Two weeks ago officials were stretching the truth and assuring us (or themselves, at least) that public support for a Hong Kong Asian Games bid was swelling continuously. Last Friday the Legislative Council’s Finance Committee rejected the government’s request for funding, and Home Affairs Secretary Tsang Tak-sing expressed disappointment.
What TS Tsang actually thinks is hard to say. He is the token Communist in policymaking circles and carries out the duties of his relatively insignificant portfolio – mostly photo ops with cartoon-style mascots – with Stakhanovite diligence. Presumably he adheres to the principle of dictatorship of the proletariat, under which the workers suppress their class enemies as society moves from capitalism to utopia. But in this case, are the enemies the evil bosses who would line their pockets with the contracts to build pointless athletics facilities, or are they the decadent bourgeois who presumptuously demand that the people’s wealth be spent on their own self-indulgent desires rather than to the sporting glory of our little corner of New China?
A British-trained bureaucrat like chief executive Donald Tsang is easier to read. For him, public opinion is something to be despised. The city’s administration is neither by nor for the population. These former civil servants masquerading as political leaders take a perverse, almost macho-style pride in allocating resources to areas where the community will benefit least. Ramming through a proposal to blow HK$30/14/6 billion on the Asian Games while public hospitals have year-long waiting lists for basic medical procedures is a matter of honour for them. Ditto building a HK$69 billion hole in the ground to Shenzhen or piling up over a trillion bucks in reserves for no obvious reason.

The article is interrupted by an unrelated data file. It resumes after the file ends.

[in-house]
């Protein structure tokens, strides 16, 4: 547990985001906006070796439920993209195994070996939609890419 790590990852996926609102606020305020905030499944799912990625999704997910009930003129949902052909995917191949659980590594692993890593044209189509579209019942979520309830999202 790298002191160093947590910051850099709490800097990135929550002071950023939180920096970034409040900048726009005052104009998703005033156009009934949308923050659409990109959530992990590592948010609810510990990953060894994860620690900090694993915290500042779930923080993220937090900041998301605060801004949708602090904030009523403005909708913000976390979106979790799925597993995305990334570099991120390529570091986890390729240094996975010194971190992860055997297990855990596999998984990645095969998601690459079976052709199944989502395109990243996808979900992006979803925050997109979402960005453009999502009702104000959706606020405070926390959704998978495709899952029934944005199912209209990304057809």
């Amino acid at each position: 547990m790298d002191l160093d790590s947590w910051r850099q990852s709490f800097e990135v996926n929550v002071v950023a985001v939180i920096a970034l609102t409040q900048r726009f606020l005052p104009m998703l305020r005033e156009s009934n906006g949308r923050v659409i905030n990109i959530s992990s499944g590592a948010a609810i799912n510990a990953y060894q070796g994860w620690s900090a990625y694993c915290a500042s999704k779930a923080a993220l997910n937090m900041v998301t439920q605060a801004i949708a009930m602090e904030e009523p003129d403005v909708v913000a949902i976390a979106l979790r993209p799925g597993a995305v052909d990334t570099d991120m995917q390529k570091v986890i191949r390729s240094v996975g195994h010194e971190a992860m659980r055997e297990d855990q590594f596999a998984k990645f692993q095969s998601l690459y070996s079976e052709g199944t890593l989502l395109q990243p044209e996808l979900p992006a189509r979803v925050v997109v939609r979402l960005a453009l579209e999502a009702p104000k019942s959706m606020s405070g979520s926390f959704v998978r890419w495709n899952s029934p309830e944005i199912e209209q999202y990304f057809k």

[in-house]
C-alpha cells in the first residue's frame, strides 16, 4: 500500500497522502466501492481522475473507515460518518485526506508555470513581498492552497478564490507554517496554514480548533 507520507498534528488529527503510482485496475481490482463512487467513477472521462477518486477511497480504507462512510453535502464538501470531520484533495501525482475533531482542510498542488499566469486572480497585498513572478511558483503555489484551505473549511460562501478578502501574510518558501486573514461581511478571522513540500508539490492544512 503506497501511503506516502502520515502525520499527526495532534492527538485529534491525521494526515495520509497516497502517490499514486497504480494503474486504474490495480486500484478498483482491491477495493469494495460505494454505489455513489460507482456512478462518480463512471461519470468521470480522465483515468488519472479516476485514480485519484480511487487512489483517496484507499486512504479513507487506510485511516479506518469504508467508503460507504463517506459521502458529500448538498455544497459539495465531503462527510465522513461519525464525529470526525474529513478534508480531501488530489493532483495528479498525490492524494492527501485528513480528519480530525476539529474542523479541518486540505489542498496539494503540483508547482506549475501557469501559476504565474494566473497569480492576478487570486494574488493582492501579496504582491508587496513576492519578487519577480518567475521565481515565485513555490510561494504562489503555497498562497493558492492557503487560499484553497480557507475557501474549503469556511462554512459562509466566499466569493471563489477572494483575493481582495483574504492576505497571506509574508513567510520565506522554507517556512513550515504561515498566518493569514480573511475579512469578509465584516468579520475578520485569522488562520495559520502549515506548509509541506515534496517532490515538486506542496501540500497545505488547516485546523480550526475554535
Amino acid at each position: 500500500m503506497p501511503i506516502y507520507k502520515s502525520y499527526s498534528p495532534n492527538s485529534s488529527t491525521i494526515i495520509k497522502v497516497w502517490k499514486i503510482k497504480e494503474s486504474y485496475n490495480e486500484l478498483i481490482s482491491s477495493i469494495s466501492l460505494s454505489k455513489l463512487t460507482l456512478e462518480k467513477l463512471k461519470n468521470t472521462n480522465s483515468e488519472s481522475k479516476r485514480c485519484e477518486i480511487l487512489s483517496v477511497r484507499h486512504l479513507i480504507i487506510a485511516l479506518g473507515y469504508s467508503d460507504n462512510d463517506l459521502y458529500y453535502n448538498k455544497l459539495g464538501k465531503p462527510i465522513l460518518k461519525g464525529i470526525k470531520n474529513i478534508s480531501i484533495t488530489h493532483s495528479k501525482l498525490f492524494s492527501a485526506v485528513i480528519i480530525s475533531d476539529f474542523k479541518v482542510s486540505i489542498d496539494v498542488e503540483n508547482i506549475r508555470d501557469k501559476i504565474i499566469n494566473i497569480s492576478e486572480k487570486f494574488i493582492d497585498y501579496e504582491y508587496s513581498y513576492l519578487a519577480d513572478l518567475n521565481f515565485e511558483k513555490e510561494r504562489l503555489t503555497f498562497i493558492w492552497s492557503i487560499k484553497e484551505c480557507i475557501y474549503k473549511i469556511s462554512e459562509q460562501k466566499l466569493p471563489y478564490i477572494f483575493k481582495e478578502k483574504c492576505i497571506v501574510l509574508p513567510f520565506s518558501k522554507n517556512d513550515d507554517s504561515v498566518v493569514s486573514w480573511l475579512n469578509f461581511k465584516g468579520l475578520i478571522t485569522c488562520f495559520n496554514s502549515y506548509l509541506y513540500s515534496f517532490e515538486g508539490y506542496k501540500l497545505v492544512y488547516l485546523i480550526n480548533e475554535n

It is not often that the Big Lychee’s visionary leaders have to bow to the wishes of the masses. The climbdown over Article 23 in 2003 was an extreme event. Another example would be the scrapping in 2004 of the Hei Ling Chau ‘super-prison’ plan, a bureaucrat’s dream project combining pointless infrastructure, environmental damage and redevelopment of prime real estate sites.
This time it is the legislature exercising its constitutional power over the purse strings that has rebuffed officials’ mad schemes. It’s not supposed to work like this: the rigged election system for the Legislative Council automatically produces a pro-government majority – that’s the theory. The resounding 40-14 vote against the Asian Games proposal was made possible by TS Tsang’s soulmates in the Democratic Alliance for the Betterment Etc of HK. These are the people who, along with certain business functional constituency representatives, obediently vote the way Beijing’s local emissaries tell them. After loyally supporting the Article 23 security bill in 2003, many DAB candidates lost their seats at subsequent elections when voters took revenge.
There was no phone call from the Central People’s Government’s Liaison Office about the Asian Games funding request. Beijing doesn’t care and is probably happy to see Sir Bow-Tie given a humiliating kick up the backside to keep him in line. But what about next time the government tries to push through an unpopular proposal? What if the budget in four months time doesn’t contain enough handouts? At a meeting with China’s new Hong Kong Affairs boss yesterday, pro-government lawmakers whined about being taken for granted and used as lobby fodder. There are elections next year, and the pro-Beijing politicians don’t see why they should risk their seats just so colonial running dog Donald scrapes through to the end of his term with at least some face intact. Who needs a wushu tournament?